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The two lenses that I’ve selected to further analyze voting rights are history and social
science. I believe using the historical lens and social science lens are the most appropriate for
this topic. The historical lens allows readers to look towards analyzing historical events, while
the social science lens is how readers observe a situation, humans, and the world around us.
Concerning voting rights, the similarities these two lenses have are how the effect of voting
rights changed and affected people over time. The difference between the two starts with how the
historical lens gives specific times and dates when events occurred, whereas social science helps
researchers identify what was being done during the time of the events.
When researching the topic: of voting rights through the historical lens, I found it
extremely important to know when certain events occurred. Dates are exceptionally significant
when looking through the history of voting rights, it is how readers find out when things happen.
For example, as I was conducting my research, I proposed the question “what role did women
play when doing through the voting rights process?” After doing my
research, I discovered that it took decades for women to begin to vote. The women's suffrage
movement started in 1848 and ended on August 26th, 1920.
When we begin to discuss what was being done in those decades to grant women the
opportunity to vote, that’s when we begin to glimpse through the social science lens. While
looking through the social science lens, I’ve discovered that “ In 1848, a group of abolitionist
activistsmostly women, but some mengathered in Seneca Falls, New York to discuss the
problem of women’s rights. They were invited there by the reformers Elizabeth Cady Stanton
and Lucretia Mott…In 1869, a new group called the National Woman Suffrage Association was
founded by Elizabeth Cady Stanton and Susan B. Anthony. They began to fight for a universal-
suffrage amendment to the U.S. Constitution.” This newly found discovery, helped me figure out
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what women were doing. It is satisfying to know that their hard work paid off; inspiring not only
women but other genders, ethnicities, etc. to fight for human rights.
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References
History.com Editors. (2009, October 29). Women's suffrage. History.com. Retrieved February
14, 2022, from https://www.history.com/topics/womens-history/the-fight-for-womens-
suffrage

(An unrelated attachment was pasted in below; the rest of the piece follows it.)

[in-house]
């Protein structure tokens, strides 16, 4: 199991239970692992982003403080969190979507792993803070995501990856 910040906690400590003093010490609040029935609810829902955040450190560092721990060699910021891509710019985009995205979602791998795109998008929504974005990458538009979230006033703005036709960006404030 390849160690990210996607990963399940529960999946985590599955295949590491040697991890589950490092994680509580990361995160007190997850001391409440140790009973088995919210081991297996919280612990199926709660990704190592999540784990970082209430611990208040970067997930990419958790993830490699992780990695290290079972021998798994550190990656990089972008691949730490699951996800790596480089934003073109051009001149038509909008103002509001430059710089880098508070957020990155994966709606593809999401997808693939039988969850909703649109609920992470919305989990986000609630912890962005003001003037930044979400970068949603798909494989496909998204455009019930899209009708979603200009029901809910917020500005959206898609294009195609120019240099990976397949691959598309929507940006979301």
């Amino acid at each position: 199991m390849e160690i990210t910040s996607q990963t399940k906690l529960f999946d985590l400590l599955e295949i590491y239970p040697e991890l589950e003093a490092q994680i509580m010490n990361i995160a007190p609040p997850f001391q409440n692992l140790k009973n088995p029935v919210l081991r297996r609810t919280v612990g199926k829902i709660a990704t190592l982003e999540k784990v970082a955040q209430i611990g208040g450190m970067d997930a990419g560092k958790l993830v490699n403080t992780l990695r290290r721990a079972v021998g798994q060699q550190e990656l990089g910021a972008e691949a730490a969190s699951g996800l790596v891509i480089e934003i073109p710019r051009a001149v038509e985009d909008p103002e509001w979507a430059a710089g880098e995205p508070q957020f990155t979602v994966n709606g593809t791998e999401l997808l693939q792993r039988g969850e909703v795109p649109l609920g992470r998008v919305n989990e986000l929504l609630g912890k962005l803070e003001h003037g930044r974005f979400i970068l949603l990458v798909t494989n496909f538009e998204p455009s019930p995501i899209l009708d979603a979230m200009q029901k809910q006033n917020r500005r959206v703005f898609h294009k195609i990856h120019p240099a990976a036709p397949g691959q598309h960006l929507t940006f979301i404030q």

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The two lenses that I’ve selected to further analyze voting rights are history and social science. I believe using the historical lens and social science lens are the most appropriate for this topic. The historical lens allows readers to look towards analyzing historical events, while the social science lens is how readers observe a situation, humans, and the world around us. Concerning voting rights, the similarities these two lenses have are how the effect of voting rights changed and affected people over time. The difference between the two starts with how the historical lens gives specific times and dates when events occurred, whereas social science helps researchers identify what was being done during the time of the events. When researching the topic: of voting rights through the historical lens, I found it extremely important to know when certain events occurred. Dates are exceptionally significant when looking through the history of voting rights, it is how readers find out when things happen. For example, as I was conducting my research, I proposed the question “what role did women play when doing through the voting rights process?” After doing my research, I discovered that it took decades for women to begin to vote. The women's suffrage movement started in 1848 and ended on August 26th, 1920. When we begin to discuss what was being done in those decades to grant women the opportunity to vote, that’s when we begin to glimpse through the social science lens. While looking through the social science lens, I’ve discovered that “ In 1848, a group of abolitionist activists—mostly women, but some men—gathered in Seneca Falls, New York to discuss the problem of women’s rights. They were invited there by the reformers Elizabeth Cady Stanton and Lucretia Mott…In 1869, a new group called the National Woman Suffrage Association was founded by Elizabeth Cady Stanton and Susan B. Anthony. They began to fight for a universalsuffrage amendment to the U.S. Constitution.” This newly found discovery, helped me figure out what women were doing. It is satisfying to know that their hard work paid off; inspiring not only women but other genders, ethnicities, etc. to fight for human rights. References History.com Editors. (2009, October 29). Women's suffrage. History.com. Retrieved February 14, 2022, from https://www.history.com/topics/womens-history/the-fight-for-womenssuffrage Name: Description: ...
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